Spotlight On Mobile Payments
While the mobile payments marketplace is still viewed by some with skepticism, it is already greatly impacting the consumer, retailer and marketer value chain. We’ve witnessed technology’s impact on consumer behavior before and know that these disruptive movements tend to growslowly over time before suddenly taking over as an indispensible element of daily life. In fact, if you blink you may even miss that pivotal moment when a fringe technology becomes the status quo.
Will 2016 be the tipping point?
This year we’ve already seen tremendous acceleration in this area as tech giants, financial institutions and retailers put the infrastructures in place to give us a solid foundation for future success.
According to BI Intelligence, mobile payments are projected to reach $37 billion by the end of 2015 and will account for 50% of all digital commerce in the U.S. by 2017. Yet, this holiday season only 22.6 million people, a scant 12.7% of smartphone users3, are expected to use their devices to make a purchase –illustrating that potential is still unrealized by the masses.
In this updated Spotlight, MEC reviews the evolution of mobile payments over the past 12 months to keep you ahead of the curve, reviewing the current ecosystem, new players and platforms, as well as the fast-changing consumer behaviors accelerating adoption. We also examine the emerging opportunities and imperatives for brands to drive increased value for consumers across both brick and mortar and ecommerce channels.
The difference between payments and wallets
Mobile Payments refer to any monetary transaction made via a mobile device, whether through a web browser, an app or near field communication (NFC) enabled proximity payments.
The term, however, is used most often to refer to proximity payments made via NFC. Unlike online mobile payments made via an app or a website, proximity payments require an NFC chip to be integrated with a physical object –e.g. a keychain fob, a credit card or, more often than not, a mobile device. As a result, NFC payments have generally been the domain of financial institutions and device manufacturers.
Many card issuers and payment processors have integrated NFC into their cards, dongles, stickers and, in some limited cases, mobile devices in an effort to own proximity payments. However, as consumers increasingly rely on smartphones as a single repository for personal information and life management, it’s expected that the mobile payment solutions native to the most popular smartphones will have the most widespread adoption. That means solutions like Android Pay, Apple Pay and Samsung Pay.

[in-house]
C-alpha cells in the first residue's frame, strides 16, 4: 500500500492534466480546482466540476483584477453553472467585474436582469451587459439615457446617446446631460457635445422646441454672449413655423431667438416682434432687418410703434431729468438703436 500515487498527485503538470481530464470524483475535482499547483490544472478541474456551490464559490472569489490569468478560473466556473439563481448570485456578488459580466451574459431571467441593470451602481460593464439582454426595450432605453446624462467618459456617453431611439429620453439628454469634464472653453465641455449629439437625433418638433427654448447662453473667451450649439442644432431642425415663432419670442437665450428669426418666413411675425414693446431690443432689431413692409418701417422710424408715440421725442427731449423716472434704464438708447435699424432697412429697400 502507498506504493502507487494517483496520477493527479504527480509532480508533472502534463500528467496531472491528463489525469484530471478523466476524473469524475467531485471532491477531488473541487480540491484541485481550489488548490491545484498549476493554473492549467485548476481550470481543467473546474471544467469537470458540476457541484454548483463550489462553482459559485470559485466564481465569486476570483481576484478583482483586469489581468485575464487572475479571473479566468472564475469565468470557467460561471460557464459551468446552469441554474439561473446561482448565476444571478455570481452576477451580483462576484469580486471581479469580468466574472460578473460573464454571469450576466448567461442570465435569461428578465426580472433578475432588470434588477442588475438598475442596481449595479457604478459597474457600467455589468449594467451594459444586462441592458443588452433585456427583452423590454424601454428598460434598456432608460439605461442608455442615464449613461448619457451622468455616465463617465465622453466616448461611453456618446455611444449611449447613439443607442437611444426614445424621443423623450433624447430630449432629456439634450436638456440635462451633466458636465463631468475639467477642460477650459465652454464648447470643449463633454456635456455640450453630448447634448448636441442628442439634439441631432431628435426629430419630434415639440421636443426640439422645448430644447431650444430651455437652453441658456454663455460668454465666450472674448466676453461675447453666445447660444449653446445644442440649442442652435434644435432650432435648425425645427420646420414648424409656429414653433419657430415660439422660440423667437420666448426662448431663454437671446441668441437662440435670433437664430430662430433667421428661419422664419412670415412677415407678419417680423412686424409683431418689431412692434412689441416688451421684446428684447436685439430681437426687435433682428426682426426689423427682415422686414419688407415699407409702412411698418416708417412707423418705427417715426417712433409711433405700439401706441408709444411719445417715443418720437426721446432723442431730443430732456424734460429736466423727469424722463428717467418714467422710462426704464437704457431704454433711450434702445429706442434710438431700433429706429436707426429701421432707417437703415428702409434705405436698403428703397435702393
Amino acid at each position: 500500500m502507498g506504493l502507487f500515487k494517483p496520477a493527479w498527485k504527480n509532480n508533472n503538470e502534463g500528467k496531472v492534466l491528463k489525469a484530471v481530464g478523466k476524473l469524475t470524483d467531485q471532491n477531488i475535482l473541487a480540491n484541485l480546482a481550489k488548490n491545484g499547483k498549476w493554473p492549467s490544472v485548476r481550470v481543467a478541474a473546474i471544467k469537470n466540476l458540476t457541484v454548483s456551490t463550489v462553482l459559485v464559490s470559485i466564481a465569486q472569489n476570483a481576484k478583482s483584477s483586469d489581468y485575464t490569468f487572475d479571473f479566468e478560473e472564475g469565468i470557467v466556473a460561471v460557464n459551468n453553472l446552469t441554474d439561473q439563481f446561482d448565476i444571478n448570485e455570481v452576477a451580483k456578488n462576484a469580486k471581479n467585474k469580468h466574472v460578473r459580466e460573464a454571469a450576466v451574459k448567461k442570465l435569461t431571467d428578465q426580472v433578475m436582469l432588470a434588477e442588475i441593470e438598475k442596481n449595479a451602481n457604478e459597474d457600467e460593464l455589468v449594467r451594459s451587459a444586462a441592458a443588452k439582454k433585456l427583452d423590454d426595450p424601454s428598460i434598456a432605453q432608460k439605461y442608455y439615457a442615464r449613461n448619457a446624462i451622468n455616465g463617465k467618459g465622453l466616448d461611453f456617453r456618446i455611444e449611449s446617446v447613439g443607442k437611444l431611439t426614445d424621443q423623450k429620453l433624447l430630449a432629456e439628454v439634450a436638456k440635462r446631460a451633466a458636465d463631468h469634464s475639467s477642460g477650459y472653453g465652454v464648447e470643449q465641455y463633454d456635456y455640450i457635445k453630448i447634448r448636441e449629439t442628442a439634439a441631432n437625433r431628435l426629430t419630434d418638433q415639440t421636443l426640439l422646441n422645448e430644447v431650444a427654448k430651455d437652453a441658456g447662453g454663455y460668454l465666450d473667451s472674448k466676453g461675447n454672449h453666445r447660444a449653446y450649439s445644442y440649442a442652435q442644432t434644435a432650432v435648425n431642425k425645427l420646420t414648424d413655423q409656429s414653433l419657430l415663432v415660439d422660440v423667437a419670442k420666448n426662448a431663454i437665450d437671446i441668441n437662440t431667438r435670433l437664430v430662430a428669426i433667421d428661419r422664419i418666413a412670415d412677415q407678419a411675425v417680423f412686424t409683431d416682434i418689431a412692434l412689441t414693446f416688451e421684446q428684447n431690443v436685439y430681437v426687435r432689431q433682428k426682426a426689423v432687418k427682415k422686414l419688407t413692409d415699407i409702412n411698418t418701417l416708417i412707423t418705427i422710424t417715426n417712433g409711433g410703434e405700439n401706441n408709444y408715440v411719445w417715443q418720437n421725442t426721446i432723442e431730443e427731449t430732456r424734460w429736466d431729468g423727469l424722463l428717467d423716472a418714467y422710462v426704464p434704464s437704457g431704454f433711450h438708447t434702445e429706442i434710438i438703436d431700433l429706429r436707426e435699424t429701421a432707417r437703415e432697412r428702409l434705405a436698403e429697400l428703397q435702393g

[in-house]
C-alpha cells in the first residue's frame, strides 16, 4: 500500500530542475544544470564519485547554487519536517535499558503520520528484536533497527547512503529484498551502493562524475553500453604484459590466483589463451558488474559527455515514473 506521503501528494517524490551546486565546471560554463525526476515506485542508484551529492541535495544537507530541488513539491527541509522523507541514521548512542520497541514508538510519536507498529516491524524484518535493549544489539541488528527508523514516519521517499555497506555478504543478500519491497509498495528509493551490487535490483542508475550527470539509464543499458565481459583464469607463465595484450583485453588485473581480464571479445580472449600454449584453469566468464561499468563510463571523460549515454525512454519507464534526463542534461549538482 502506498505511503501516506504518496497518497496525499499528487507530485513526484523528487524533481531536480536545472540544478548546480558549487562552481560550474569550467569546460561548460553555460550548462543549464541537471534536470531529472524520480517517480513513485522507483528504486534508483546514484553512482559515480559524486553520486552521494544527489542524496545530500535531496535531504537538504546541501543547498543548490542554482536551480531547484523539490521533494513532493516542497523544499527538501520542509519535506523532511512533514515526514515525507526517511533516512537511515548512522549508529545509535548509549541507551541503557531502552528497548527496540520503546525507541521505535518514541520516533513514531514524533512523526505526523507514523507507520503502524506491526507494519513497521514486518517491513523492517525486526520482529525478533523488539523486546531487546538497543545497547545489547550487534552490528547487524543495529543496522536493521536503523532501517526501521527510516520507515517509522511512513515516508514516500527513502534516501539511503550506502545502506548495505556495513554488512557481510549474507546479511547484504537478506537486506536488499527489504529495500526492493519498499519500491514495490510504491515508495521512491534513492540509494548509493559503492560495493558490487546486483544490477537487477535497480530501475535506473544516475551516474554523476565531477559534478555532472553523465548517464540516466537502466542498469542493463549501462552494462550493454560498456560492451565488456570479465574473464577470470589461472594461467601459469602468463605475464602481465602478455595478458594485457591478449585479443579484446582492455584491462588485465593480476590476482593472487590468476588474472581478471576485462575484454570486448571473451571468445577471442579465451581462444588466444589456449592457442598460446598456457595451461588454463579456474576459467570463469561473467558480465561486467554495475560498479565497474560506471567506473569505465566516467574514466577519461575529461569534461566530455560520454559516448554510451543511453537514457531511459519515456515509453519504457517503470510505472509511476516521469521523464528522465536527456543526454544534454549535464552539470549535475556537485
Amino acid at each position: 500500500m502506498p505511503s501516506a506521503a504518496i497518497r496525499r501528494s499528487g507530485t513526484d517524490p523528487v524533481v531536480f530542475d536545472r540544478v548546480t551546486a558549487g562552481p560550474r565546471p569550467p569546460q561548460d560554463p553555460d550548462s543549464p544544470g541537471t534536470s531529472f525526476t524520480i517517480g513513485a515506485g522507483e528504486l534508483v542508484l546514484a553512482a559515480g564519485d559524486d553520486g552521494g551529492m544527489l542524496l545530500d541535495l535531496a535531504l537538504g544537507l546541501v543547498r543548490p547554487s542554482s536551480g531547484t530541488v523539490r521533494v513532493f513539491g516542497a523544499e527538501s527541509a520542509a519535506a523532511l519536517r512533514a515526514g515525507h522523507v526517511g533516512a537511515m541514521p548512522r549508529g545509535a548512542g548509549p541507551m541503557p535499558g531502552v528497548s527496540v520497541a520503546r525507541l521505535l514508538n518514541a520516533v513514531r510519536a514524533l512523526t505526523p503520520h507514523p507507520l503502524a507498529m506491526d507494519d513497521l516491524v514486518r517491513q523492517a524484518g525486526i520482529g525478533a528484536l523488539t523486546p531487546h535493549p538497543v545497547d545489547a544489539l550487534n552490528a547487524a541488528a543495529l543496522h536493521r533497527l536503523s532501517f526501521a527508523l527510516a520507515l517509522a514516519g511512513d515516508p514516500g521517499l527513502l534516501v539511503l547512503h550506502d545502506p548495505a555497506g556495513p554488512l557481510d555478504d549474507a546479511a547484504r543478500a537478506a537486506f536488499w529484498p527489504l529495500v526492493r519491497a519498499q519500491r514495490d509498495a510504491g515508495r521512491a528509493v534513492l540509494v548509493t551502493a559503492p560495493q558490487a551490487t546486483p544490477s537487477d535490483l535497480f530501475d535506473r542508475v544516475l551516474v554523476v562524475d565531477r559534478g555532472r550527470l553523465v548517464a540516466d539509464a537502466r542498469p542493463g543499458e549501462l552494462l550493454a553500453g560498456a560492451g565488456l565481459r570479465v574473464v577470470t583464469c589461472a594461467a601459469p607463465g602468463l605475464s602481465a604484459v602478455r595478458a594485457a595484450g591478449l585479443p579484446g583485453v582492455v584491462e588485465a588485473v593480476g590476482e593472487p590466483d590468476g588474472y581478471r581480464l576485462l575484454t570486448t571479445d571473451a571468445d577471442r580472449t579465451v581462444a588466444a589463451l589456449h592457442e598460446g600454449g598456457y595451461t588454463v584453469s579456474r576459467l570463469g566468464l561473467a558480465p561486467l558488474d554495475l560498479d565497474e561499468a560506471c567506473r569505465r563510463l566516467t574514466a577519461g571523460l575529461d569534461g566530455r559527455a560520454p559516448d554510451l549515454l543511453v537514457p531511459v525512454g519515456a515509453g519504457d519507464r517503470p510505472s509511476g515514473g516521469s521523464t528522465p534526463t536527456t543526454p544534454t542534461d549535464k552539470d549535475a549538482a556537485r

Mobile Wallets refer to native apps that can be used to manage and execute a range of information and digital transaction types. Some allow users to execute digital payments, while most give the opportunity to store payment information for online, in-app and NFC transactions. Many also enable users to manage rewards accounts, coupons, tickets and passes of all kinds. Wallets issued by a bank or a financial institution are generally limited to executing online payments, while wallets issued by a hardware original equipment manufacturer (OEM), such as Apple Wallet, can communicate with the device’s NFC payment function to augment a transaction in the physical world at point of sale (e.g. apply coupons or accept rewards points).
While wallets can be used to conduct monetary transactions, their true value is as a CRM tool. In many ways, they present a more interesting proposition than online payments since they gather and generate a high volume of user data and enable more efficient usage of offers and loyalty programs. As a result everyone, from device OEMs like Apple, Samsung, and Google to retail banks like Chase and Citi to startups of all kinds are competing to own the mobile wallet market.
To continue reading please download, Spotlight On Mobile Payments